We’re on the same team, right?

Comments
    john e.

    thanks, we are just discussing how to stay in closer contact with the teachers that use us. We’re going to try to make our newsletter into something that sparks discussion.

    We just need to figure out where to host the discussion…

    Reply

    “The site is mostly meme-mocking and fart jokes, but talk about a blog that offers instant gratification!”

    That made me laugh so hard that I had to tell you. Really intelligent and thorough post too!

    Reply
    Amanda M.

    James, I recommend a self-hosted version of WordPress (wordpress.org not .com) so that you can customize and professionalize it. If you’re not tech savvy, the hosted version on wordpress.com might be a good starting point too.

    Glad you found the tips helpful, Jenny, I just took a look at your blog and love it! Great photos too! 🙂

    Meredith, if you don’t have anything to sell (right now) then just start by writing about your expertise and when the products come along, you my already have a trafficked blog ready. Collect email addresses too, so you’ll have a list to contact later on too! 🙂 Good luck!

    Reply
    meredith r.

    I’m just beginning to blog….talk about being LATE to the party…I need help…I’m a writer and currently not selling anything, but I will….I’m also a Feldenkrais instructor and an aromatherapist.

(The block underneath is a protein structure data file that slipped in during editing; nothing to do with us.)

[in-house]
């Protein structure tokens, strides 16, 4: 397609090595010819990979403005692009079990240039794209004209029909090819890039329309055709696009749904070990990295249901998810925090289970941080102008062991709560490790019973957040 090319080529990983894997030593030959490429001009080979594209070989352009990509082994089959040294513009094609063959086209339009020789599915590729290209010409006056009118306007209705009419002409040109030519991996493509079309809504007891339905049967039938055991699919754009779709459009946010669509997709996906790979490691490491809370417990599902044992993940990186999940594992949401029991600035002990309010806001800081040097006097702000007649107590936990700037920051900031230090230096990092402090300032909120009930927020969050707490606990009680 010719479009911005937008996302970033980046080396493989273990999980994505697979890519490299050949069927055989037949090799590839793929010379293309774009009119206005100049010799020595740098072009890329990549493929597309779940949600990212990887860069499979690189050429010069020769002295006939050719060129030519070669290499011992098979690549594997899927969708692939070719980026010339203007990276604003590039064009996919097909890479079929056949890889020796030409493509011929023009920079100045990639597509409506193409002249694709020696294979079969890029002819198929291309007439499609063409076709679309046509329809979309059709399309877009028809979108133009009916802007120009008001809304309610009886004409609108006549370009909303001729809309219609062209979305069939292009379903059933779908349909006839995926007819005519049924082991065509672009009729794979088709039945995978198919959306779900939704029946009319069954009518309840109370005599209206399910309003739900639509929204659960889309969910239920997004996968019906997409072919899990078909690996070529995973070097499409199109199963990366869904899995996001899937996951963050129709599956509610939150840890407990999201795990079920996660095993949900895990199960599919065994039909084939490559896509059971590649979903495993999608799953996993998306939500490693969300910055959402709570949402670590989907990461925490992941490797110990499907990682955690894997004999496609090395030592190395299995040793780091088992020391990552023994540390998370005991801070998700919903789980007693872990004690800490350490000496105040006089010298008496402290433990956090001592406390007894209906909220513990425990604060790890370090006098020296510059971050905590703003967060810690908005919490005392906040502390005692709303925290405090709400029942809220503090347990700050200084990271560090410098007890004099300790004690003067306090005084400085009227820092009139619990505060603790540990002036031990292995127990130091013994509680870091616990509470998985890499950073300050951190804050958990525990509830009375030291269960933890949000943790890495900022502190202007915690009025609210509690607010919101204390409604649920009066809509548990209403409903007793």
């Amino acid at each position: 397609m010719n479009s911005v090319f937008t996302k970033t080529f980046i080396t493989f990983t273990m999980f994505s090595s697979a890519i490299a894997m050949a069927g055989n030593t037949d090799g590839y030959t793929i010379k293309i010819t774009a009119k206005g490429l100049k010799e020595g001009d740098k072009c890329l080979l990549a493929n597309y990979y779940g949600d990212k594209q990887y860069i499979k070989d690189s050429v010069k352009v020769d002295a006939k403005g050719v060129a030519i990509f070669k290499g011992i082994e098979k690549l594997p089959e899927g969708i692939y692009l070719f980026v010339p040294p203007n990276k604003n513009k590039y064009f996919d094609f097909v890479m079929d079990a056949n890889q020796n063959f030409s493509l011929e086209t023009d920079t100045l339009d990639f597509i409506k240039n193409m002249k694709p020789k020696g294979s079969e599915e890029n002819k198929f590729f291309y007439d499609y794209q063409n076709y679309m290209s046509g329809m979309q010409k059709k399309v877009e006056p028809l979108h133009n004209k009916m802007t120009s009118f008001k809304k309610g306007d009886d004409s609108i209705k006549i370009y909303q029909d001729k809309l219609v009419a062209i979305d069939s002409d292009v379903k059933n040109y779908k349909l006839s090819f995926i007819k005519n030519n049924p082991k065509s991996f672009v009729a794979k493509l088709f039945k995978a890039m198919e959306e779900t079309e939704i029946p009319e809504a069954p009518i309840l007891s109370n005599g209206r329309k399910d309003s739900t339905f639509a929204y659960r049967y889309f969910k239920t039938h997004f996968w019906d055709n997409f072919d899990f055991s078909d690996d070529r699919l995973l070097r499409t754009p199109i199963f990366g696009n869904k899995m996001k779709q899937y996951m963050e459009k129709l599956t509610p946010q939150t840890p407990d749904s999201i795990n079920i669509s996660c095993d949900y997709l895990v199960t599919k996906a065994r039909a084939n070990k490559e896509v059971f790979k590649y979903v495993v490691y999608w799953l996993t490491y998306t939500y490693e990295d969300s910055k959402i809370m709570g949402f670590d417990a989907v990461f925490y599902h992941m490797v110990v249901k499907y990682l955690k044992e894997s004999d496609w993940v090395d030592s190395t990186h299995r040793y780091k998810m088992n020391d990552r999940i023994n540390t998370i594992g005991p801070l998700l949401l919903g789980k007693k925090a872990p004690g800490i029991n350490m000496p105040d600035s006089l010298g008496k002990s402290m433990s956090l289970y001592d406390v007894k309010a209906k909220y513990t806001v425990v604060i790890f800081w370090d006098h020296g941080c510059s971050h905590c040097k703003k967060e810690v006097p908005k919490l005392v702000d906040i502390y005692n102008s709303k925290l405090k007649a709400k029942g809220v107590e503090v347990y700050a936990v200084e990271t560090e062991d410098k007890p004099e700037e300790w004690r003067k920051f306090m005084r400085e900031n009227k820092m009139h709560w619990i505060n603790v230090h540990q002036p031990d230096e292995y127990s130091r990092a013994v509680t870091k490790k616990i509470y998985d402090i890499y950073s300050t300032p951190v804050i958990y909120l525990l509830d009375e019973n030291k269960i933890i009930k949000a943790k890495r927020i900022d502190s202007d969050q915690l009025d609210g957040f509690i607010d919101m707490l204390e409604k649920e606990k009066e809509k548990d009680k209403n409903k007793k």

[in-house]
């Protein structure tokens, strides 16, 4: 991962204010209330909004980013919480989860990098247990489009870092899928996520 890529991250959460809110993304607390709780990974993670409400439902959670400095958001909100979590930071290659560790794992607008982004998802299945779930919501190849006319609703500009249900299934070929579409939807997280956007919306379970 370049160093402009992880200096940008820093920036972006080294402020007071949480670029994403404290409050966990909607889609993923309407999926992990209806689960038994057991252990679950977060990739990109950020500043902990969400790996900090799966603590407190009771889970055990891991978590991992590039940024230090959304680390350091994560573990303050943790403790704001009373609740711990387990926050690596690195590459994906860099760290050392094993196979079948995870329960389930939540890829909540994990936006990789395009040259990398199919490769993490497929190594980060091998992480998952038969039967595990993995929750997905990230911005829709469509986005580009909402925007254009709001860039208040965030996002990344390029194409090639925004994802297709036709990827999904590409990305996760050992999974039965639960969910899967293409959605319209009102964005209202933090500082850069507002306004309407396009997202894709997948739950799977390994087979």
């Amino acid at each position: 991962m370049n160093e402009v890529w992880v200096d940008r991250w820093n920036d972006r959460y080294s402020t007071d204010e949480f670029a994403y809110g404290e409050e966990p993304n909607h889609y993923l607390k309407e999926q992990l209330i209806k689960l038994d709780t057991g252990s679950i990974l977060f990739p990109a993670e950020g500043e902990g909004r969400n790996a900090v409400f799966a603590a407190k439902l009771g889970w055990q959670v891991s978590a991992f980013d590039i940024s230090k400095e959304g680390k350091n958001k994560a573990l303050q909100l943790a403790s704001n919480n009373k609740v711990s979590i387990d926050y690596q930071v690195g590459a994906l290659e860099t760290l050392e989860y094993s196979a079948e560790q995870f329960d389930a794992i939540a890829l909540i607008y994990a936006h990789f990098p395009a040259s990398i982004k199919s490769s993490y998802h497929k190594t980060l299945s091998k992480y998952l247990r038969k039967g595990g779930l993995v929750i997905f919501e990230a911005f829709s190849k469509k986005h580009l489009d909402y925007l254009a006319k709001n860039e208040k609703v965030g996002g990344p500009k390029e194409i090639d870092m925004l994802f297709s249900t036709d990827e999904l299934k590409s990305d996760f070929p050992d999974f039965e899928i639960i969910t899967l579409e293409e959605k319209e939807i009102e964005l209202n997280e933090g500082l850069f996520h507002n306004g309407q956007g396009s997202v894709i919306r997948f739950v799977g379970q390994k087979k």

I liked your ideas….

    Meredith

    Reply
    Jenny W.

    Perfect timing — my partner and I had just had this conversation and gave our site a “humanization” makeover as a result. We had thought that the nature of LitWits Workshops made us approachable enough, but we realized how much WE like to know who the real people are behind a website/company — so now our readers have “the real Becky & Jenny” with whom to connect, and a blog that helps them relate to us at an emotional level. Thanks for the reinforcement and tips (especially 5, 6, and 8!) We appreciate your constant stream of great advice.

    Reply

    Nice article, for someone to get started blogging is there a site or platform that you recommend?

    Reply

Leave a Reply